Although extensively altered this commercial vernacular building has retained its unique curvilinear roofline and “Tudor Arch” window design. The storefront windows and front entry have undergone several changes. The multi-pane transoms have been covered over. The original fixed sash storefront windows and two recessed entries have been removed. Signs once adorned the front façade read “H. E. Wolf & Company, Yelm, Washington, The Red & White Store” and “H. E. Wolf & Company General Merchants.” Other changes include the removal of a cloth awning that once extended the entire front façade, which was later replaced by a metal one in the 1940’s. Gasoline pumps were once located in the front of the building. Side façade doors and windows have been covered over. The interior has been extensively altered as well.

103 Yelm Ave. E.

The building, representative of the post World War II commercial utilitarian architecture, was constructed at a time when both the city and county were experiencing considerably growth and economic expansion. The increase in population necessitated the need for expansion of governmental services that resulted in the construction of this multi-purpose government building. The building was originally occupied by the police station, city hall and fire station. Eventually the city hall (in 1975) and the police station (in 1986) moved to other locations. The building in currently occupied by Station No. 21 of Thurston County Fire District #2.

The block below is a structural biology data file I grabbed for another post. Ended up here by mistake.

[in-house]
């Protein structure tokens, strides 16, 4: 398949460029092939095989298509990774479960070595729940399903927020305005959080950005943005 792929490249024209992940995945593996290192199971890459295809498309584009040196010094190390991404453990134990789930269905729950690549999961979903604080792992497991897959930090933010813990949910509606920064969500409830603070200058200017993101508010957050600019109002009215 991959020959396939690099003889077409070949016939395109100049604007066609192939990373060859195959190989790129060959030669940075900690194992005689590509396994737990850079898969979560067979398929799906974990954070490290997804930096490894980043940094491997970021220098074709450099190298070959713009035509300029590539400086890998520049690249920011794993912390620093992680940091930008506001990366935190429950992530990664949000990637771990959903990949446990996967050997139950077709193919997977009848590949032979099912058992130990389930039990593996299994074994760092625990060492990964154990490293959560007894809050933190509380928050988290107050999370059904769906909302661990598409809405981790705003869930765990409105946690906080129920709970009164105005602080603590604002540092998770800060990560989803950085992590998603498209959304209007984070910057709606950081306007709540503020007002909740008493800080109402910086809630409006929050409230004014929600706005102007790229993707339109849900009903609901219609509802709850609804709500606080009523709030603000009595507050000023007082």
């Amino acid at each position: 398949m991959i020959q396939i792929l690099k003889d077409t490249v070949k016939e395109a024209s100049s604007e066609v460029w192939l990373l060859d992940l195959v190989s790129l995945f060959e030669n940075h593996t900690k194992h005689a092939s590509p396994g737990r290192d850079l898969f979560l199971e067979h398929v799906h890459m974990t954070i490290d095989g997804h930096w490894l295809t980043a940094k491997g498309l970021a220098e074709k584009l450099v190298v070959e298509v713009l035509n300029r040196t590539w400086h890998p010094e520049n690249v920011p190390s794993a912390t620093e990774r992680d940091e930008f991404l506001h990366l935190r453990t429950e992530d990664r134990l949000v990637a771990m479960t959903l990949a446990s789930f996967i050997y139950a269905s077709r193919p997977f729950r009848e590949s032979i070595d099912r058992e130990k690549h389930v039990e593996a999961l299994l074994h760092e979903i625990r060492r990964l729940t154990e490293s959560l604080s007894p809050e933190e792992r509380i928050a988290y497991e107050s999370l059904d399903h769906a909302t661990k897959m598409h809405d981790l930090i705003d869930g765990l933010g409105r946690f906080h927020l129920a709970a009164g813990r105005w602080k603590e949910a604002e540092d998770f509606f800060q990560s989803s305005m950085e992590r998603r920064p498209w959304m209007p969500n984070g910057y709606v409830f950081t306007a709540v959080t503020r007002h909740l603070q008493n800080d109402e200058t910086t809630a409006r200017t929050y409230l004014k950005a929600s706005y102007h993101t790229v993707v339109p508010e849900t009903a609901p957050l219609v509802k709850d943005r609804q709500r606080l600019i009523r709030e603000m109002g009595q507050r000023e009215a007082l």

An intact commercial utilitarian building that exhibits minor Art Deco style influences with its flat roof, sharp edges, and string course above the garage doors. Minor alterations included side and rear additions.

208-210 Yelm Ave. E.

A fine example of a commercial utilitarian style building constructed during the boom peiod immediately after the destructive fire of 1924 when most of the business district was destroyed. The building was constructed by Dow R. Hughes, postmaster of Yelm from 1907 to 1934. Hughes was also a merchant and livestock breeder. Hughes moved the post office to the east end of his new building where it stayed until 1968. He sold the building to James Mosman in 1930. Mosman had arrived in Yelm in 1892 and established a general merchandise store and livestock breeding business, as well as serving as postmaster from 1903 to 1907. Mosman’s Real Estate & Insurance has occupied the west end of the building since 1930. In the early years the middle of the building was occupied by a beauty shop and later a jewelry store.

An intact commercial utilitarian building with a simple rectangular plan. Minor changes include a contemporary awning which replaced the original metal one. The original windows and recessed entries have remained intact.

222 Yelm Ave. E.

One of the oldest Bungalows in Yelm, this residence was built during the period when Yelm was experiencing substantial development and population growth. Builder and initial occupant William Price operated a barbershop in the Stop Inn/Lounge (White’s Tavern) building.